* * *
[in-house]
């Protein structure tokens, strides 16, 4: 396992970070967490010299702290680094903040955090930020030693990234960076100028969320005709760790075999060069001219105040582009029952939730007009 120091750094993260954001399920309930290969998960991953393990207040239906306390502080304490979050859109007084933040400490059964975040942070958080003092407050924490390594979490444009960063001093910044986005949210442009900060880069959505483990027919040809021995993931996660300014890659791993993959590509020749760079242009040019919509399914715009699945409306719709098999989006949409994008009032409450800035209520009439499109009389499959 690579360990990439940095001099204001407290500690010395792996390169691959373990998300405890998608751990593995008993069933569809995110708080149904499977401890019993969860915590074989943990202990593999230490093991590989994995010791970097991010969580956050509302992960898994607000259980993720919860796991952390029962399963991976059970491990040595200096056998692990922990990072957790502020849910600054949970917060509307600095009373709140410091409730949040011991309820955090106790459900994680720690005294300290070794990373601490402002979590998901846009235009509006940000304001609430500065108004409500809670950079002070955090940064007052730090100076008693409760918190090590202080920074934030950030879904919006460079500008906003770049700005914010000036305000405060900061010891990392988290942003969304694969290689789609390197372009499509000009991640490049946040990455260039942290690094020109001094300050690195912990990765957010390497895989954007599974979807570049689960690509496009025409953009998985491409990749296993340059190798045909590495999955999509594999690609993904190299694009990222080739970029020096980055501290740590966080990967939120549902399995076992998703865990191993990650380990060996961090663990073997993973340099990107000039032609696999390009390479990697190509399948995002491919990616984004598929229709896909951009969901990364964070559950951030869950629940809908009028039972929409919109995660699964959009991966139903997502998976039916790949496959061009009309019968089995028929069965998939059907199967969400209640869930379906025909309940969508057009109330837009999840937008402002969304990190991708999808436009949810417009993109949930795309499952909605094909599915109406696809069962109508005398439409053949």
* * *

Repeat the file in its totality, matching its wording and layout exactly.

[in-house]
């Protein structure tokens, strides 16, 4: 396992970070967490010299702290680094903040955090930020030693990234960076100028969320005709760790075999060069001219105040582009029952939730007009 120091750094993260954001399920309930290969998960991953393990207040239906306390502080304490979050859109007084933040400490059964975040942070958080003092407050924490390594979490444009960063001093910044986005949210442009900060880069959505483990027919040809021995993931996660300014890659791993993959590509020749760079242009040019919509399914715009699945409306719709098999989006949409994008009032409450800035209520009439499109009389499959 690579360990990439940095001099204001407290500690010395792996390169691959373990998300405890998608751990593995008993069933569809995110708080149904499977401890019993969860915590074989943990202990593999230490093991590989994995010791970097991010969580956050509302992960898994607000259980993720919860796991952390029962399963991976059970491990040595200096056998692990922990990072957790502020849910600054949970917060509307600095009373709140410091409730949040011991309820955090106790459900994680720690005294300290070794990373601490402002979590998901846009235009509006940000304001609430500065108004409500809670950079002070955090940064007052730090100076008693409760918190090590202080920074934030950030879904919006460079500008906003770049700005914010000036305000405060900061010891990392988290942003969304694969290689789609390197372009499509000009991640490049946040990455260039942290690094020109001094300050690195912990990765957010390497895989954007599974979807570049689960690509496009025409953009998985491409990749296993340059190798045909590495999955999509594999690609993904190299694009990222080739970029020096980055501290740590966080990967939120549902399995076992998703865990191993990650380990060996961090663990073997993973340099990107000039032609696999390009390479990697190509399948995002491919990616984004598929229709896909951009969901990364964070559950951030869950629940809908009028039972929409919109995660699964959009991966139903997502998976039916790949496959061009009309019968089995028929069965998939059907199967969400209640869930379906025909309940969508057009109330837009999840937008402002969304990190991708999808436009949810417009993109949930795309499952909605094909599915109406696809069962109508005398439409053949």